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Youth Empowerment Zone works to help troubled youth

Youth Empowerment Zone works to help troubled youth

In the spring of 2004, a drive-by shooting near the Columbia Mall sparked outrage in the community.

At the time, Lorenzo Lawson was working as the executive director of the Neighborhood Resource Center, where he mainly assisted individuals in poverty. The center hosted a series of town hall meetings, attempting to answer one question: How do we prevent this [drive-by shooting] from happening again?

They decided to conduct a survey with local youth and asked what could be done to keep youth away from negative behaviors. Overwhelmingly, they found that the young people they’d asked were having a difficult time finding good jobs.

That summer, Lawson and others secured jobs for 42 youth. However, more than 80 percent of the individuals placed lasted for less than a month at those jobs. What was missing were basic life skills: resume writing, interview skills, conflict resolution and anger management, to name a few.

“[The youth we placed] deal with conflict resolution in what we call the survival mode: fight or flight,” Lawson says. “When [they] experienced conflict on the job, they found the best way to deal with it was just to quit.”

It was ultimately this series of events that encouraged Lawson to form his own nonprofit program, Youth Empowerment Zone. In December 2014, YEZ celebrated 10 years of service.

“It has taken us 10 years to build our reputation, but we are really seeing the benefits,” Lawson says. “Kids that were originally headed to prison are now in college or are stable, working and starting families.”


Special programming

YEZ works with youth between the ages of 14 and 24, though even youth outside that age range won’t be turned away if they need assistance. The focus of the nonprofit’s efforts are the four Es: education, employment, empowerment and entrepreneurship. To meet these goals, YEZ offers afterschool tutoring services, early child care services, Learn 2 Earn, MENtour and an entrepreneurship program.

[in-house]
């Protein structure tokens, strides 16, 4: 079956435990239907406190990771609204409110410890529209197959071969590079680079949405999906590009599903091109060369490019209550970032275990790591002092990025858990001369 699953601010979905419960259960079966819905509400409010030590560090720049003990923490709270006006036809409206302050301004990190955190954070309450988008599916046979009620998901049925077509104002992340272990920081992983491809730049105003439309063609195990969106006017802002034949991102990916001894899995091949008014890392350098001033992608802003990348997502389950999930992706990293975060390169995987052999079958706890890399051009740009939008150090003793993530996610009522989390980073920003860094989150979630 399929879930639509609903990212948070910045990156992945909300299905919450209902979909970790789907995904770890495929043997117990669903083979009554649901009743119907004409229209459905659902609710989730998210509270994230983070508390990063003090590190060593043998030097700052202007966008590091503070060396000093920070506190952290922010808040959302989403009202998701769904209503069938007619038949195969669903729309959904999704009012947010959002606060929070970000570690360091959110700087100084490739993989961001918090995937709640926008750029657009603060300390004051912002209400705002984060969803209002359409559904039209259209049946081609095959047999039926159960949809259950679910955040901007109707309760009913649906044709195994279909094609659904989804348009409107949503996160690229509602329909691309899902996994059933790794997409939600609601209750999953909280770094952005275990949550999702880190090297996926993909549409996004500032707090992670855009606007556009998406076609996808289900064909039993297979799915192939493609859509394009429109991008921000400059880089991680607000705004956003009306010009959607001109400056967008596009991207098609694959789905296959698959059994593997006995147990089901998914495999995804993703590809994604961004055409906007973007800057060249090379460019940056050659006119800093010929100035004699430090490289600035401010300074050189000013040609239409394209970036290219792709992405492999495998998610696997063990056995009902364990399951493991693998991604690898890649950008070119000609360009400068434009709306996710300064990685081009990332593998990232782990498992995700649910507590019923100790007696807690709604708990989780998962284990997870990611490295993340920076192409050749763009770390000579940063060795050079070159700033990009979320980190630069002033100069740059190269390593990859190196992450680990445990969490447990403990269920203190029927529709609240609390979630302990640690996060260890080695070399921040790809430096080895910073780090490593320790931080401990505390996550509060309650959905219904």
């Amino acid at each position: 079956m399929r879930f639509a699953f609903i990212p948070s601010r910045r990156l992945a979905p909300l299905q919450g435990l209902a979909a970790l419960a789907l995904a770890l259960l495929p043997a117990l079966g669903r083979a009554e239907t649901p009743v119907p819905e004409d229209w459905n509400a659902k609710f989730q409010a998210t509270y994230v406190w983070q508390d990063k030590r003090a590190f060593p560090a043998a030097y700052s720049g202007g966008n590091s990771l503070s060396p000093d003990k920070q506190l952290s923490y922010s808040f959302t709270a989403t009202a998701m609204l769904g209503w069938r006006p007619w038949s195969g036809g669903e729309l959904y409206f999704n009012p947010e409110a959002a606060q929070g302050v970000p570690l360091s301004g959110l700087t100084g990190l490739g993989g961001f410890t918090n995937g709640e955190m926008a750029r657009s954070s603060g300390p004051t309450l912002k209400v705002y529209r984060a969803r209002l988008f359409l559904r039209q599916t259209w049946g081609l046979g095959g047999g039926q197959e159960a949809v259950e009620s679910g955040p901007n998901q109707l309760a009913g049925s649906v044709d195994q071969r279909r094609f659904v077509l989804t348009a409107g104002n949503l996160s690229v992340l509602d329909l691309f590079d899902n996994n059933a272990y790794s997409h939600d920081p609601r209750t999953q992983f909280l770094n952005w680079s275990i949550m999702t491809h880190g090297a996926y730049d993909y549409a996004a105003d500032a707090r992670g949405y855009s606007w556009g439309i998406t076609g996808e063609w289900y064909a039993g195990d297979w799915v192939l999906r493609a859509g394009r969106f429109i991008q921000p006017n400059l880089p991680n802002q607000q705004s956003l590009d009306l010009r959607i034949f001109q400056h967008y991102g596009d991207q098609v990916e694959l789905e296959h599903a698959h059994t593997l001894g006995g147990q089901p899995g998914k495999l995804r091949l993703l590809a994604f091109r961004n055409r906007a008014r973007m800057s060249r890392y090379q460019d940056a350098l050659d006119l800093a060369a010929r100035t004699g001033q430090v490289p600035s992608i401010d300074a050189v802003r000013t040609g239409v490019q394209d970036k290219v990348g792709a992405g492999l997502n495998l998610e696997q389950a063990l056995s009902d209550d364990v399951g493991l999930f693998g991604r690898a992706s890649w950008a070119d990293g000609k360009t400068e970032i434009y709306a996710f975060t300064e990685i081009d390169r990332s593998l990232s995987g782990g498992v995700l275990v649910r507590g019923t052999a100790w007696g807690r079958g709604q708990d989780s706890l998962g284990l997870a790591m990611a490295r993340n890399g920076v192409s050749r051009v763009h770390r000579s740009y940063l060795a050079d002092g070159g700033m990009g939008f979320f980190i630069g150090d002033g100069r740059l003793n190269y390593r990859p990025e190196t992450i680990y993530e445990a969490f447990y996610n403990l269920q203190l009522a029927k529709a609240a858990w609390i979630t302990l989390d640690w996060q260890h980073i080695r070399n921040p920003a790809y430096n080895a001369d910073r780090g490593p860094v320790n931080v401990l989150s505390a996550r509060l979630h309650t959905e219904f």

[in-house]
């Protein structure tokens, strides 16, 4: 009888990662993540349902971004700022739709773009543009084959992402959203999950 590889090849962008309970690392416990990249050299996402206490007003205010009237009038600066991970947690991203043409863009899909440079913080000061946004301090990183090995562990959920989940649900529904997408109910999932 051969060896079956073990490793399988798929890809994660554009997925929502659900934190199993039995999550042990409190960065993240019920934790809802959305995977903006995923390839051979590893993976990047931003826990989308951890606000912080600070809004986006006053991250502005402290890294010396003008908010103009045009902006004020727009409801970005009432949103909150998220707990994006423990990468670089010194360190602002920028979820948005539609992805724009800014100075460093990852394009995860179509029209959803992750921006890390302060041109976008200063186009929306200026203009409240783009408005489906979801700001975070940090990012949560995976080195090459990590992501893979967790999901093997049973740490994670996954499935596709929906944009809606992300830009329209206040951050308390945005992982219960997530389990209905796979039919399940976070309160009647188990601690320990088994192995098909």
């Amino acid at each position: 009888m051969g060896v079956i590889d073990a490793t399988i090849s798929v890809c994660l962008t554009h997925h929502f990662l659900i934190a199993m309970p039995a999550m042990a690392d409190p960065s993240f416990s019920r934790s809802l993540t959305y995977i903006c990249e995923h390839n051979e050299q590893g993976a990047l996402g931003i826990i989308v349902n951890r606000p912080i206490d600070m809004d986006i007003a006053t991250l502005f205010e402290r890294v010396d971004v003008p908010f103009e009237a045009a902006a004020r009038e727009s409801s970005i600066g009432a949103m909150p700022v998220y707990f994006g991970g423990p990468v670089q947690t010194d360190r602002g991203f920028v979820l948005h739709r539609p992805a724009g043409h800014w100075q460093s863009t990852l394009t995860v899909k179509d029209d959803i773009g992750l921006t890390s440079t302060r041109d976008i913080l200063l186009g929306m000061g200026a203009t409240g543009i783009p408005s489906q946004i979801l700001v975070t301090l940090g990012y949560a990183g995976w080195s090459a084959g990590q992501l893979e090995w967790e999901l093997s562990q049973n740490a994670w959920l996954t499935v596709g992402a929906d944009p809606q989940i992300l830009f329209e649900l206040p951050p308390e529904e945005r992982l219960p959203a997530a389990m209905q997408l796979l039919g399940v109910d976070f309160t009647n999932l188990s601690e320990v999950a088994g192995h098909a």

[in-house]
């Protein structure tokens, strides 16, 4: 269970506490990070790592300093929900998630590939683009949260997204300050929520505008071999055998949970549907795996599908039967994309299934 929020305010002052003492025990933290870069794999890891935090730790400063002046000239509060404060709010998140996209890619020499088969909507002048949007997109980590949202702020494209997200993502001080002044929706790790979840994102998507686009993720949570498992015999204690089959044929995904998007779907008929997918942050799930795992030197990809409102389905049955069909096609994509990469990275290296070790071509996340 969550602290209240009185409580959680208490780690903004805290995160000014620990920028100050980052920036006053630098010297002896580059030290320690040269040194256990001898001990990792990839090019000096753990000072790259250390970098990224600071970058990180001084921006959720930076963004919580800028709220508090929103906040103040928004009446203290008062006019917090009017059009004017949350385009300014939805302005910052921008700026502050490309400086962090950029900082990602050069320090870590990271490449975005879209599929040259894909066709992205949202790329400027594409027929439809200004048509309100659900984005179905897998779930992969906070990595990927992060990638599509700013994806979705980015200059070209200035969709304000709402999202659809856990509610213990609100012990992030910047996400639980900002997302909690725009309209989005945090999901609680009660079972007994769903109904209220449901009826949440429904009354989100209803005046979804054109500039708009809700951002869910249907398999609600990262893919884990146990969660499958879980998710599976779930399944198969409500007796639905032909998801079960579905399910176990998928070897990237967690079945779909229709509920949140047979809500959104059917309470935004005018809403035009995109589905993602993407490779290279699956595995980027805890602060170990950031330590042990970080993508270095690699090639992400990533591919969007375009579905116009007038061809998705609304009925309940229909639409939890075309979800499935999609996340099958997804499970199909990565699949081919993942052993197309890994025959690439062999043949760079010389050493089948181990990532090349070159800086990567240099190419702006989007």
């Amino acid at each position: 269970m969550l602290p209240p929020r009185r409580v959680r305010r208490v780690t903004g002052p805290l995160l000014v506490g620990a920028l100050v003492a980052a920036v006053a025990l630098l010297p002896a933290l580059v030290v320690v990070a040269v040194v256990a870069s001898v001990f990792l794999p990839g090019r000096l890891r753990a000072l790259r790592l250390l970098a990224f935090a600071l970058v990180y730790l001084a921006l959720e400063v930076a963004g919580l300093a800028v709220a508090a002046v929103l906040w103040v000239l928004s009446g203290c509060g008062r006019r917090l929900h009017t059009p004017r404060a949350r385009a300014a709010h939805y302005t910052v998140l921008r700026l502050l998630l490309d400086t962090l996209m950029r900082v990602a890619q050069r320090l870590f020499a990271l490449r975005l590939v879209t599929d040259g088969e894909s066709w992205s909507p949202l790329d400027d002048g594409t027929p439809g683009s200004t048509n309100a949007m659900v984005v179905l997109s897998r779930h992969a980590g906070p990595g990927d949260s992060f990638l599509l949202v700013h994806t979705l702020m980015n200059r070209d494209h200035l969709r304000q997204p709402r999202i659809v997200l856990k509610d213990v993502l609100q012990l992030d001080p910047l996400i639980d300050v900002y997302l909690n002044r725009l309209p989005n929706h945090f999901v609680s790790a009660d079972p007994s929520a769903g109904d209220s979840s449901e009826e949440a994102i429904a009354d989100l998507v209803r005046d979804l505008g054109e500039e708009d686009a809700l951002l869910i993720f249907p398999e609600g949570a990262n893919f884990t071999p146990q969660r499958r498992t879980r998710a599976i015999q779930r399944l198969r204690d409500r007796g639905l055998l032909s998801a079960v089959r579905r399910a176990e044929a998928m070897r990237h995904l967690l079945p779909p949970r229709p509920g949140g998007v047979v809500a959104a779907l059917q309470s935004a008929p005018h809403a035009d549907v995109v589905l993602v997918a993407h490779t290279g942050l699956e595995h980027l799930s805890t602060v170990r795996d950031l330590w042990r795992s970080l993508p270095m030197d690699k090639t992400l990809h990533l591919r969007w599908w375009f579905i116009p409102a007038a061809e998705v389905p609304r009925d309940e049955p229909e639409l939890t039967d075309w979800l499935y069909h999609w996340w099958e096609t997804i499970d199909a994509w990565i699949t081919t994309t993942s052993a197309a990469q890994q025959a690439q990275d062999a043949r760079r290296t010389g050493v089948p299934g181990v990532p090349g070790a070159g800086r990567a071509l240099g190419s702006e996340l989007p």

Afterschool tutoring is offered Monday through Friday from 4 to 6 p.m. Learn 2 Earn prepares youth for the workforce through its Job Readiness Training. Program participants learn how to dress for interviews, build a resume and practice for interviews, among other skills. YEZ also offers child care services before and after school, when parents may still be at work.

MENtour is a mentorship program for boys and men between the ages of 14 and 24 to encourage participants to engage in activities that will help broaden their personal experiences. And the entrepreneurship program teaches young individuals how to jumpstart their own businesses.

YEZ has a staff of four, each specially trained to handle the “greatest at-risk kids,” Lawson says. However, YEZ is not a welfare program. Lawson emphasizes this point to let people in the community know that YEZ is not about giving handouts.

“The biggest thing that makes us successful is that we build relationships with our youth that allow them to really trust us and tell us the truth,” Lawson says.

YEZ has also established relationships throughout the community to find youth in need. The group currently receives referrals from the community, from the juvenile system, the Division of Youth Services, Boys & Girls Club and Burrell Behavioral Health.


Future planning

Over the next 10 years, YEZ aims to promote self-sustainability.

“Our goal to help young people turn their lives around and prevent criminality and drug use,” Lawson says. “We put programming in place to help them prosper and teach them on how to be business leaders.”

Lawson also hopes to expand YEZ’s child care system and maintain its affordable rate. YEZ also hopes to form a better partnership with Columbia Public Schools.

“Some teachers don’t understand the culture of our kids,” Lawson says. “They don’t know how to relate to them, and the European style of teaching isn’t conducive to our kids.”

Lawson says YEZ would also like to focus more on its entrepreneurship program and establish a new subprogram, “The Handy Man Program,” to teach practical business skills to youth with felony convictions.

“It breaks my heart to hear people say, ‘We need to get these bad kids off the street,’” Lawson says. “They are brilliant, and if we take the time to invest in them, they can produce great things.”

For more information about the Youth Empowerment Zone, visit its website at

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